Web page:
Jurassic Park and Philosophy: The Truth Is Terrifying (Popular Culture and Philosophy 82)

Jurassic Park and Philosophy: The Truth Is Terrifying (Popular Culture and Philosophy 82)

By: Nicolas Michaud (editor), Jessica Watkins (editor)Paperback

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Twenty-one philosophers investigate the implications of the Jurassic Park franchise for our lives, our values, and our future. Human beings live and thrive by modifying nature, but when do the risks of changing nature outweigh the likely benefits? If it's true that "Life will find a way," should we view any modified or newly reconstituted life as a hazard? The new scientific information we could gain by bringing back T. Rex or other dinosaurs is immense, but should we choose to let sleeping dinosaurs lie? And if we do bring them back by reconstituting them from ancient DNA, are they really what they were, or is something missing? How do the different forces -- human curiosity, profitability, and philanthropy -- interact to determine what actually happens in such cases? What moral standards should be applied to those who try to bring back lost worlds? The idea of bringing back the dead and the powerful is not limited to biological species. It also applies to bringing back old gods, old philosophies, old institutions, and old myths. If revived and once again let loose to walk the Earth, these too may turn out to be more dangerous than we bargained for.

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About Author

Nicolas Michaud is an assistant professor of philosophy at Florida State College, Jacksonville, and the editor of Frankenstein and Philosophy. Jessica Watkins is a contributor to Ender's Game and Philosophy. Both live in Jacksonville, FL.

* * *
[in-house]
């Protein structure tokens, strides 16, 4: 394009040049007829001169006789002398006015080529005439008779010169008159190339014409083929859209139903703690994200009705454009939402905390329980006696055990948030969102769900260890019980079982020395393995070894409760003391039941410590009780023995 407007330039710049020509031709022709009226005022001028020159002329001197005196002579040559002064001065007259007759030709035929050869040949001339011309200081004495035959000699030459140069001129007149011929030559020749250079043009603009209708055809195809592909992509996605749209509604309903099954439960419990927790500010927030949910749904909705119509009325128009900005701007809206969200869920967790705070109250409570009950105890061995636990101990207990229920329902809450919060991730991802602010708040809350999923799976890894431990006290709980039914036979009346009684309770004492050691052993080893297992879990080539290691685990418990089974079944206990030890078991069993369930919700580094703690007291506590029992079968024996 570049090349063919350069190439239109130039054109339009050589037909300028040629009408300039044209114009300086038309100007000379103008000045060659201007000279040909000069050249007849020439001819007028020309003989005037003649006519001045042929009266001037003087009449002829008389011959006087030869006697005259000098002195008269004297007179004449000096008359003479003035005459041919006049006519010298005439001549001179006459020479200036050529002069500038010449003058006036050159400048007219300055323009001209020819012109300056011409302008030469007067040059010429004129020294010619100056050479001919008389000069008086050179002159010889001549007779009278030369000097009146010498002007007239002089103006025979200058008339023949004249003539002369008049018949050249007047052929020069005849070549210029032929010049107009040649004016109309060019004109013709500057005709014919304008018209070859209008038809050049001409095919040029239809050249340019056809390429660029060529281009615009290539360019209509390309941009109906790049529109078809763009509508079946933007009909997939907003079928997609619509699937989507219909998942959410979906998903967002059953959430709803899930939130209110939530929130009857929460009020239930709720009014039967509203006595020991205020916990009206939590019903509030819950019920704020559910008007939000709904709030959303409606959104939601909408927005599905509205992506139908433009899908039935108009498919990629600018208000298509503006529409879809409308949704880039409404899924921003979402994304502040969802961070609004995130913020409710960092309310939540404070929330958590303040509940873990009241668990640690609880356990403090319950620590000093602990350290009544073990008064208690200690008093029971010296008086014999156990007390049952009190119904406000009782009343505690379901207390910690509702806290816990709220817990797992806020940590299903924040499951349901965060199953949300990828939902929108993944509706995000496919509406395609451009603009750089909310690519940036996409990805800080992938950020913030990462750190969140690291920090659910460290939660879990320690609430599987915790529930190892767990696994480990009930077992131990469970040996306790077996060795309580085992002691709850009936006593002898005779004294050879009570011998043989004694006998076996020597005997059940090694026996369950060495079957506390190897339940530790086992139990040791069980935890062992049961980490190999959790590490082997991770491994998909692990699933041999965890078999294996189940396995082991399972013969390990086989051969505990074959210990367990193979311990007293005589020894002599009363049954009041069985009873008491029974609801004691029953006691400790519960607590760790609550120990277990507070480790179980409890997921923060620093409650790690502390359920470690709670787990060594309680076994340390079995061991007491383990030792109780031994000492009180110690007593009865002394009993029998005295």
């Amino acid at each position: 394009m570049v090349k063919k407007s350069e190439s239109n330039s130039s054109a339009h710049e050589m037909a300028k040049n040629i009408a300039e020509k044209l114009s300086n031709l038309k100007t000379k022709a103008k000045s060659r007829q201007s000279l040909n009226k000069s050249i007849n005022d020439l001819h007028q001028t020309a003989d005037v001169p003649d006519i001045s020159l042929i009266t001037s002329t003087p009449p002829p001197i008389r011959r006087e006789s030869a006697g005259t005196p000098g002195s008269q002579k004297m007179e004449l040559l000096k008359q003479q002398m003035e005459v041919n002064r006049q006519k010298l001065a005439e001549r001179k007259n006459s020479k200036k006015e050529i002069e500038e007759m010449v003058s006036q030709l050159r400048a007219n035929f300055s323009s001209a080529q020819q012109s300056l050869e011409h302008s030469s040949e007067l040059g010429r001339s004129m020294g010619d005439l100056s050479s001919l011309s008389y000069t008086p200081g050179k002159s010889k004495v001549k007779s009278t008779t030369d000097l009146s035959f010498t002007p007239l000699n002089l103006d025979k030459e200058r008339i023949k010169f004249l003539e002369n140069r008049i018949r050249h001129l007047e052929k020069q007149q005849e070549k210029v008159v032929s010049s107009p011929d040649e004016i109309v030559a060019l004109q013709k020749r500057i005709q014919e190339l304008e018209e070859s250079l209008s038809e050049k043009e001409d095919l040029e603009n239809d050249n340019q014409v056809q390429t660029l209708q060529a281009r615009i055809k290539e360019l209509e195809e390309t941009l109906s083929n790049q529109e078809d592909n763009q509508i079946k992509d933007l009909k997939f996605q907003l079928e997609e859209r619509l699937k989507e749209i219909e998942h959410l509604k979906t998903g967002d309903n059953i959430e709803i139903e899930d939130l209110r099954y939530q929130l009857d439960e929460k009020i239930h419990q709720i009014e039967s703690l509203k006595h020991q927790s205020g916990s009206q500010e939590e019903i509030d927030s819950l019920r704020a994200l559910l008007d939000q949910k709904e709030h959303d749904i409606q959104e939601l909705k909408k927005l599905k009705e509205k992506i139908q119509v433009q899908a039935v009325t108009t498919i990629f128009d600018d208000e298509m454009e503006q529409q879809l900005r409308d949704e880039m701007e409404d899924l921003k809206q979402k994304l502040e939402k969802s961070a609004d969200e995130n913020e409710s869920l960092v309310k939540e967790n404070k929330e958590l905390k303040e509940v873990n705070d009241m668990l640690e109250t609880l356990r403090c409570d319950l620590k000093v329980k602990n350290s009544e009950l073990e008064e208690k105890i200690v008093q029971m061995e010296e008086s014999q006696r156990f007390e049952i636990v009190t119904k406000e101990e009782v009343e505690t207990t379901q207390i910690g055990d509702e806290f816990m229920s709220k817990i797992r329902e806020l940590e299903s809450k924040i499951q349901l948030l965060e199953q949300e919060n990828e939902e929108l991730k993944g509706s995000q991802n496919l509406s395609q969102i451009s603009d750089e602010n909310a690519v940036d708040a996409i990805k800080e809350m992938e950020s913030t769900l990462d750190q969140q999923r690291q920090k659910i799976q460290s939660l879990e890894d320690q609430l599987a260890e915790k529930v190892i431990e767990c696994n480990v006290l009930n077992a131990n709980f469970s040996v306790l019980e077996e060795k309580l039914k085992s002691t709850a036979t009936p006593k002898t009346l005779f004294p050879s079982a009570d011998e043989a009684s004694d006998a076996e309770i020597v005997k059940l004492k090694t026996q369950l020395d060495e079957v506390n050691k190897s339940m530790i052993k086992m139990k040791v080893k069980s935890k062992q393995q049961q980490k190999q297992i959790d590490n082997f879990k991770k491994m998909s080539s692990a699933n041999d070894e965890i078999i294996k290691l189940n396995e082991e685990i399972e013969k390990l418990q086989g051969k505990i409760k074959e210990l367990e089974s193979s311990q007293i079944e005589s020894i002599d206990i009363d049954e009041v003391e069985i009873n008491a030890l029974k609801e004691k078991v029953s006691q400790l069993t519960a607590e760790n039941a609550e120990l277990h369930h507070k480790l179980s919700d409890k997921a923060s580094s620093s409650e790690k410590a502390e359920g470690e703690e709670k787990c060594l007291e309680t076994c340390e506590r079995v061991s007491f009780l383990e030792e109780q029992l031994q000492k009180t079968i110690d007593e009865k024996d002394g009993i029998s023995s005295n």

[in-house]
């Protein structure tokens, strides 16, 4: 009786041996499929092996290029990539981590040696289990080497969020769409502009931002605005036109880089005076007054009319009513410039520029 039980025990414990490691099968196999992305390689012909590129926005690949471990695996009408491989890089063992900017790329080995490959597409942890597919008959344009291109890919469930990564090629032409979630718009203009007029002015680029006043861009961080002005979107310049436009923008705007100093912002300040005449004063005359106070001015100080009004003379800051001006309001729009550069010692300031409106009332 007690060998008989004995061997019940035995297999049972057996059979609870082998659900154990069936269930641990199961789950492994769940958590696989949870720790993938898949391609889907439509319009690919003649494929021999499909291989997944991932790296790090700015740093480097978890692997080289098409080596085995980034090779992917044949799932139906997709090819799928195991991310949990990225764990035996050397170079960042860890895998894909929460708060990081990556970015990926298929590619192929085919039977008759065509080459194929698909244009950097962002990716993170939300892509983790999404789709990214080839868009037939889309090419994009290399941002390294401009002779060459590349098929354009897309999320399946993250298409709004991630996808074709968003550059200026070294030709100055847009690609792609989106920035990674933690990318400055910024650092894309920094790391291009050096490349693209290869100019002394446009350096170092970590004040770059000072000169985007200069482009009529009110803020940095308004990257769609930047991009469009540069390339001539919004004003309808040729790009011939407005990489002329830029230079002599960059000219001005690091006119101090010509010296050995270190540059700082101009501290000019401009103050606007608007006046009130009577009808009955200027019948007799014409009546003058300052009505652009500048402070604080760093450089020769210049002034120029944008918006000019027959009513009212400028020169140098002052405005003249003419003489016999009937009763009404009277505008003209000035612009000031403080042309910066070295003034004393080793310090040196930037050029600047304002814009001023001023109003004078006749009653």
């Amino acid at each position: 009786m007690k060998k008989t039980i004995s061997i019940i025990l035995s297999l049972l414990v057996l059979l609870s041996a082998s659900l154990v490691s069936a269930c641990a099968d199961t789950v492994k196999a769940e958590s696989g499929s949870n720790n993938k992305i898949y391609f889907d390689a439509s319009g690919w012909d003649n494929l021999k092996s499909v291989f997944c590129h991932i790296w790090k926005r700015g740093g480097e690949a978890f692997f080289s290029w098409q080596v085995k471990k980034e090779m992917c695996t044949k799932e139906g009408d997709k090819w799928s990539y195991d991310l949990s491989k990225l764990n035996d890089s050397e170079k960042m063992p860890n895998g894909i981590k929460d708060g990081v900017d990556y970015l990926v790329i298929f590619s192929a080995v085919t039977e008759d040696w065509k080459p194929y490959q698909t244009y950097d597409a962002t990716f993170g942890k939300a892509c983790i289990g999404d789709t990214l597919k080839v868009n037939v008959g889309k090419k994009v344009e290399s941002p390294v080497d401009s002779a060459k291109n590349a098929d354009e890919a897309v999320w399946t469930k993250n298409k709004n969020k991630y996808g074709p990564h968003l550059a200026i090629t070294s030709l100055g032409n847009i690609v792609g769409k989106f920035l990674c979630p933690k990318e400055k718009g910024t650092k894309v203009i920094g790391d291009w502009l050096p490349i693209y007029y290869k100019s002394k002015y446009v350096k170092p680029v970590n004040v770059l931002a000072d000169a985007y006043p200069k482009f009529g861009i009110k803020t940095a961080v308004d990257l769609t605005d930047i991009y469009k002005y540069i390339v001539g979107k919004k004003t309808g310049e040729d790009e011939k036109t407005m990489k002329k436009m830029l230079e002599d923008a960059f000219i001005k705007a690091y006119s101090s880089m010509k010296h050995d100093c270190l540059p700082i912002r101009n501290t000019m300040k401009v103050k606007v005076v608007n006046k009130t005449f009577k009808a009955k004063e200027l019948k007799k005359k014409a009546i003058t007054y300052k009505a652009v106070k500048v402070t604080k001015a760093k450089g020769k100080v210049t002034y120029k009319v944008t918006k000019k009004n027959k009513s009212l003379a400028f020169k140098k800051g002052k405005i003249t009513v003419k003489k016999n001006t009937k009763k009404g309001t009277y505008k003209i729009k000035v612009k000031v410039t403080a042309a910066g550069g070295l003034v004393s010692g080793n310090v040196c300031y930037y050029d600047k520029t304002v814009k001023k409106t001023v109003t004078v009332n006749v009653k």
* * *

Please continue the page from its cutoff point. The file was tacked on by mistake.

Life Finds a Way I. Conceptualizing the Impossible 1. Don't Be Afraid of the Paradox Rex Michael Muniz 2. The Manchurian Compsognathus Timothy Sexton 3. Genes and Memes: Evolution and Engineering in Jurassic Park Brendan Shea 4. Skepticism and the Dream of Jurassic Park Daniel Wanless II. Generating the Impossible 5. Dino-Souls: A Dialogue on the Ethics of Animal Cloning Nathan Verbann and Adam Barkman 6. Rape of the Natural World": Yes, We Can; But, Should We? Christian Cotton 7. All the Dinosaurs Are Dead and Gone: Plato, Darwin and the Problem of De-Extinction Evan Edwards 8. Reconstructing the Past in a Petri Dish David Freeman 9. Let the Raptors Run Greg Littmann III. Acting on the Impossible 10. Wiggin' Out in Wittgenstein's World Skyler King 11. Saving Your Skin: How to Treat Dinosaurs Roger Hunt 12. 'If You Prick Us, Do We Not Bleed?' Velociraptor Rights John V. Karavitis 13. Hammond's Backup Plan: Monkeywrenching and Dino-Liberation in The Lost World: Jurassic Park Seth M. Walker IV. The Appearance of Error 14. An Alien Consciousness Christopher Ketcham 15. Descent into Chaos David Morgan 16. The Crisis of Fake Dinosaurs Brandon Kempner 17. Do Dinosaurs Dream of Electric Fences? Rick Stoody V. The Collapse of the System 18. Biting a Chunk Out of Aristotle Daniel Kokotz 19. You Can't Just Suppress Sixty-five Million Years of Gut Instinct, but Can We Suppress the Last Five Hundred Years' Worth? Trip McCrossin 20. How a Tyrannosaurus Swallowed My Pride Michael D. Stark and A.G. Holdier 21. Tyrannosaurus Kant Tim Jones Author Bios Index

Product Details

  • publication date: 31/07/2014
  • ISBN13: 9780812698473
  • Format: Paperback
  • Number Of Pages: 288
  • ID: 9780812698473
  • weight: 414
  • ISBN10: 0812698479

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